–Before, all those lands were, as we say, mountains, pure mountains; jungle from which people took out sellable woods and hunted. The fox, the iguana, the deer, nowadays you can’t see any of those animals. They cut down everything.
The locals remember that even though the African palm had attracted people and stimulated the cutting down of the forest for decades, it was only around the year 2000 when the region became populated and the black communities and awá indigenous people were no longer alone. The newcomers started clearing the jungle and planting coca.
In those days, Don Da and Conchita, he a black man, she a newcomer, were coming up the river from Barbacoas, in Ecuador. In the canoe, they brought maroon coca seeds to sell wholesale. They also planted and then paid workers a percentage to harvest the leaves by placing the bushes between their legs and pulling until they all came off.
Then, there, in the mountains, just like in the coffee plantations further north, the process after the harvest took place: the ones processed the green coca leaves, while the others processed the coffee cherries. The coffee planters pulp the cherries, and ferment them. The grain, stripped of the meat, is then washed and washed until the mucilage is removed. After that, it is laid out in the sun and dried until the covering layer resembles a scroll. In an improvised shack in the mountains, the coca planters chop the leaves with a brush cutter or with machetes if they don’t have one. Gasoline, soda, and the dancing starts over the leaves, stomping firmly and keeping time to add, at just the right moment, the rest of the ingredients. The coffe planters thresh out the dry coffee bean, select the best, and send it to factories in Switzerland, to cups and palates in Europe and the United States. The coca planters strain the paste, filtering out all the waste. They cut, weigh, and sell. The base coca paste* that results from the process is sold and carried towards cooking sites, those much more sophisticated laboratories that crystalize it and transform it, finally, into cocaine, which will first arrive in the Pacific Ocean and travel from there to Central America, where it will leap towards the noses of the people of Europe and the United States.
The base cocaine paste is the intermediate product between the extraction process and the purification of the cocaine hydrochloride, the most extended form of cocaine consumption.
-With coca you never felt safe, not even with the money in your pocket. You had to be careful. If you worked somewhere that belonged to the guerrilla, then you couldn’t sell where there were paramilitaries, because the guerrilla would kill you. If you lived somewhere where there were paramilitaries, you couldn’t even get close to the guerrilla, because then the paramilitaries would kill you.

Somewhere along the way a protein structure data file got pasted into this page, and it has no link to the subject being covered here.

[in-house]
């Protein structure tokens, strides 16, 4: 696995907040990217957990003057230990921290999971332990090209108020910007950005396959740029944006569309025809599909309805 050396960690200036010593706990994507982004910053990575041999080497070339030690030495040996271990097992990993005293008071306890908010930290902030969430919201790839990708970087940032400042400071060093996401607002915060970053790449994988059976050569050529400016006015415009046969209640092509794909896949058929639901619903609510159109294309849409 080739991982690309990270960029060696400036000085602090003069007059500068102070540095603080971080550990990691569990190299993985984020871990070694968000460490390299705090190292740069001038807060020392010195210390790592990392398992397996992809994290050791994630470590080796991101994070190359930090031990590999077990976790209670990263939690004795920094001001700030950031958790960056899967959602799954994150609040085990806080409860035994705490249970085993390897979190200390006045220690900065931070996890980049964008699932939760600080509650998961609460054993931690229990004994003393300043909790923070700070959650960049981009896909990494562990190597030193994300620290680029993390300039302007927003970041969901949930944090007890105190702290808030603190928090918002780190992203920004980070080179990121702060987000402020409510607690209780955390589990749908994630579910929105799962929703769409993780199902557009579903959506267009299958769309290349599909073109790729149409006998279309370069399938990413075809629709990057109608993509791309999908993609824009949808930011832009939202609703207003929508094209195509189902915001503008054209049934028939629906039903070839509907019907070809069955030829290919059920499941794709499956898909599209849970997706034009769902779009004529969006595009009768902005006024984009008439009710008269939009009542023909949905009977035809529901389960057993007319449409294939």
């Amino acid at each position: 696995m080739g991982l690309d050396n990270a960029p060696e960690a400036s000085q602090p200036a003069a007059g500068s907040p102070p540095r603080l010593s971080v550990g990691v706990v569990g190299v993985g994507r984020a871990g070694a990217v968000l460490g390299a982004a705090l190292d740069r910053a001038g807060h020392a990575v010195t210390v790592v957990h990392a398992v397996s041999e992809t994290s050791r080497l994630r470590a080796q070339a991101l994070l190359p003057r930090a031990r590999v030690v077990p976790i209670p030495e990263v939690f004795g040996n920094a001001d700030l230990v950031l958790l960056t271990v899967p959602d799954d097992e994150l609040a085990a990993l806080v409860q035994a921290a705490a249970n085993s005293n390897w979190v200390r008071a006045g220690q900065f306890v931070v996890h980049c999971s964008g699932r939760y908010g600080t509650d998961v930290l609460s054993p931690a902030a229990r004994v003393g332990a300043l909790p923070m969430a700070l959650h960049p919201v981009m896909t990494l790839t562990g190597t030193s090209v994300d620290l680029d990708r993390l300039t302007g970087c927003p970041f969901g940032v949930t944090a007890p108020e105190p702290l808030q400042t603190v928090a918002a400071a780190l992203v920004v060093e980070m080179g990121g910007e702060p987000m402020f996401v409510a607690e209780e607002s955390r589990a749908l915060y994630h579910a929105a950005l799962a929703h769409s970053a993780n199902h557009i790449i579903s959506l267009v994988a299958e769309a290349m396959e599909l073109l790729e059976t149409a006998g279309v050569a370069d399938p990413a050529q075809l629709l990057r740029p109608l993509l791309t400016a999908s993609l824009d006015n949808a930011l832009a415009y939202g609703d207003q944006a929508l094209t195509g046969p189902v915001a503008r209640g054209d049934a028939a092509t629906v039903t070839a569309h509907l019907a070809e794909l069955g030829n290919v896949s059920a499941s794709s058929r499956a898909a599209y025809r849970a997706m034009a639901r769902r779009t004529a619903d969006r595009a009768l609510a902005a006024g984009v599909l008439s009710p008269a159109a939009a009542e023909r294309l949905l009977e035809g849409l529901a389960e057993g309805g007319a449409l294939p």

With FARC in the mountains and the paramilitaries in urban settings, war came. Coca leaf and coca paste buyers arrived and then came taxes, some of which were meant for the guerrilla and others for the paramilitaries.
Cylinder bombs and other explosives traversed the sky, flying low, shuddering the foundations of houses. During the stuttering produced by bullets in the night, Conchita and Don Da, laying down under their beds, their foreheads against the floor, whispered: They killed us today, yes they did, they killed us all, they killed us, whom did they kill.
If they come from the village of Candelillas they must be killed because they are guerrillas. If they come from the village of Imbilí, they must be killed because they are paramilitaries.
Assault, explosion, attack of the oil pipeline, combat, mines like seeds planted in the ground, shots in the air, the dead floating down the river with warning signs saying what would happen to those who fished them and buried them. The life and the days in the heart of the war.
Even though there was coca, people still trusted in the African palm, the legal one, the one that offered a job by days, the one that belonged to the companies that bought the palm hearts that had grown in the farms of the black men amid the plantain, the quickstick or mataratón, the cacao, the cassava and the coconut. Suddenly, the young leaves of the plants turned yellow, the apices dried out, and the palms started to die by handfuls in Tumaco. By 2008, there were thousands and thousands of hectares of dead African palms, rotten and strewn out on the floor. When Conchita recalls these images, she thinks about the low flying planes spitting out the glyphosate to kill only the coca, but killing everything in its path. That’s what she thinks, what Don Da and many more think: the poison was the culprit.